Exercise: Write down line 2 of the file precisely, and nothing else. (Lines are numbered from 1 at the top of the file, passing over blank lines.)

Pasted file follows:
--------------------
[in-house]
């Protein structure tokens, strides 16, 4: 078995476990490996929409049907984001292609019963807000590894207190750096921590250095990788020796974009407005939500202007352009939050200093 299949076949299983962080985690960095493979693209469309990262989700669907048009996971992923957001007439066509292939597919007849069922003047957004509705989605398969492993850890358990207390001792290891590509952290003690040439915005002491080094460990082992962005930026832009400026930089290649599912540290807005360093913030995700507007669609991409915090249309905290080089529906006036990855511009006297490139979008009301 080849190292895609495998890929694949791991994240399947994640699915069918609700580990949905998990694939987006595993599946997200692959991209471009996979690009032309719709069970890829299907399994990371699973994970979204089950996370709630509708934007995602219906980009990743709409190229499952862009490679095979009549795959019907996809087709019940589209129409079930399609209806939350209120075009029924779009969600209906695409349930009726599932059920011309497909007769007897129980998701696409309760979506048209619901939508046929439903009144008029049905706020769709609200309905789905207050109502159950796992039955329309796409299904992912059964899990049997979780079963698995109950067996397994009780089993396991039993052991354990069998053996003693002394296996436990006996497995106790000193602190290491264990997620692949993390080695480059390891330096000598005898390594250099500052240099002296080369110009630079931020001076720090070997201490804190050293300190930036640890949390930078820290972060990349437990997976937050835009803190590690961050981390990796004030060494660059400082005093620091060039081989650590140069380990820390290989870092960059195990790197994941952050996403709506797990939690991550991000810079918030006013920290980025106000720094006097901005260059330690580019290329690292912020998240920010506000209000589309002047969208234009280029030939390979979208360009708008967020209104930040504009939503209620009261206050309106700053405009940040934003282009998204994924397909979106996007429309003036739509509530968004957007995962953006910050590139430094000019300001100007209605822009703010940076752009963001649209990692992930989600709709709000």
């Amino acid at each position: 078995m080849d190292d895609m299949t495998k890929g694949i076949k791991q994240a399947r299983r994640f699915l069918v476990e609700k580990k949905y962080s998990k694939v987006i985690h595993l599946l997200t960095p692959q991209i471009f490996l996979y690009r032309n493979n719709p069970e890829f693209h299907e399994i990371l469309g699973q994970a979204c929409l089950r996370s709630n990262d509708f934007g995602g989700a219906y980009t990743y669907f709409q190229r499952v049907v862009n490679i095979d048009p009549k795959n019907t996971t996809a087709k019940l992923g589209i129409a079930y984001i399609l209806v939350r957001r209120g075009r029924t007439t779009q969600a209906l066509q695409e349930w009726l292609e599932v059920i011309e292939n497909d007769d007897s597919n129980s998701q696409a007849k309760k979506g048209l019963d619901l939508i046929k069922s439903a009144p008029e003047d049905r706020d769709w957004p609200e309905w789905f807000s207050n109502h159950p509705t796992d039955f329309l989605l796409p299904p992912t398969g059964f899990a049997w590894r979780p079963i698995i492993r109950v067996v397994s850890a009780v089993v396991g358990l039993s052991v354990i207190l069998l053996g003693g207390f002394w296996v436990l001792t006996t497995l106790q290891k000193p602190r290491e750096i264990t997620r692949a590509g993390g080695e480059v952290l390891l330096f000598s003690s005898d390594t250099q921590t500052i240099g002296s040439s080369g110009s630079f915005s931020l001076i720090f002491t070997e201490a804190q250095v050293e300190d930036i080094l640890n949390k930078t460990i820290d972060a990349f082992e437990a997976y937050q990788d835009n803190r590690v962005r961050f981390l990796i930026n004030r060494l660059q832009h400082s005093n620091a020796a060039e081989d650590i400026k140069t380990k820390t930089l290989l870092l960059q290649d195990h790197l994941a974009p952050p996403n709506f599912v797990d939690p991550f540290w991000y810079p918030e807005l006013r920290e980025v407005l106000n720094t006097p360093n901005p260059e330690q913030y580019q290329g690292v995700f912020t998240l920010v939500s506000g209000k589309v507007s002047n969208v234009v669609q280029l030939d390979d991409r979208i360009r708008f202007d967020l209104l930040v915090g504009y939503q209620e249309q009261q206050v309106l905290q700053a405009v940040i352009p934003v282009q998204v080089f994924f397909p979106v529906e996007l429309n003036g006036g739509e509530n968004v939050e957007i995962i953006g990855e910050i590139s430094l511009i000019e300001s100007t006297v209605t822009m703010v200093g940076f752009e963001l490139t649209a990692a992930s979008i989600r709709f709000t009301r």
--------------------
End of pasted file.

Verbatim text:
């Protein structure tokens, strides 16, 4: 078995476990490996929409049907984001292609019963807000590894207190750096921590250095990788020796974009407005939500202007352009939050200093 299949076949299983962080985690960095493979693209469309990262989700669907048009996971992923957001007439066509292939597919007849069922003047957004509705989605398969492993850890358990207390001792290891590509952290003690040439915005002491080094460990082992962005930026832009400026930089290649599912540290807005360093913030995700507007669609991409915090249309905290080089529906006036990855511009006297490139979008009301 080849190292895609495998890929694949791991994240399947994640699915069918609700580990949905998990694939987006595993599946997200692959991209471009996979690009032309719709069970890829299907399994990371699973994970979204089950996370709630509708934007995602219906980009990743709409190229499952862009490679095979009549795959019907996809087709019940589209129409079930399609209806939350209120075009029924779009969600209906695409349930009726599932059920011309497909007769007897129980998701696409309760979506048209619901939508046929439903009144008029049905706020769709609200309905789905207050109502159950796992039955329309796409299904992912059964899990049997979780079963698995109950067996397994009780089993396991039993052991354990069998053996003693002394296996436990006996497995106790000193602190290491264990997620692949993390080695480059390891330096000598005898390594250099500052240099002296080369110009630079931020001076720090070997201490804190050293300190930036640890949390930078820290972060990349437990997976937050835009803190590690961050981390990796004030060494660059400082005093620091060039081989650590140069380990820390290989870092960059195990790197994941952050996403709506797990939690991550991000810079918030006013920290980025106000720094006097901005260059330690580019290329690292912020998240920010506000209000589309002047969208234009280029030939390979979208360009708008967020209104930040504009939503209620009261206050309106700053405009940040934003282009998204994924397909979106996007429309003036739509509530968004957007995962953006910050590139430094000019300001100007209605822009703010940076752009963001649209990692992930989600709709709000």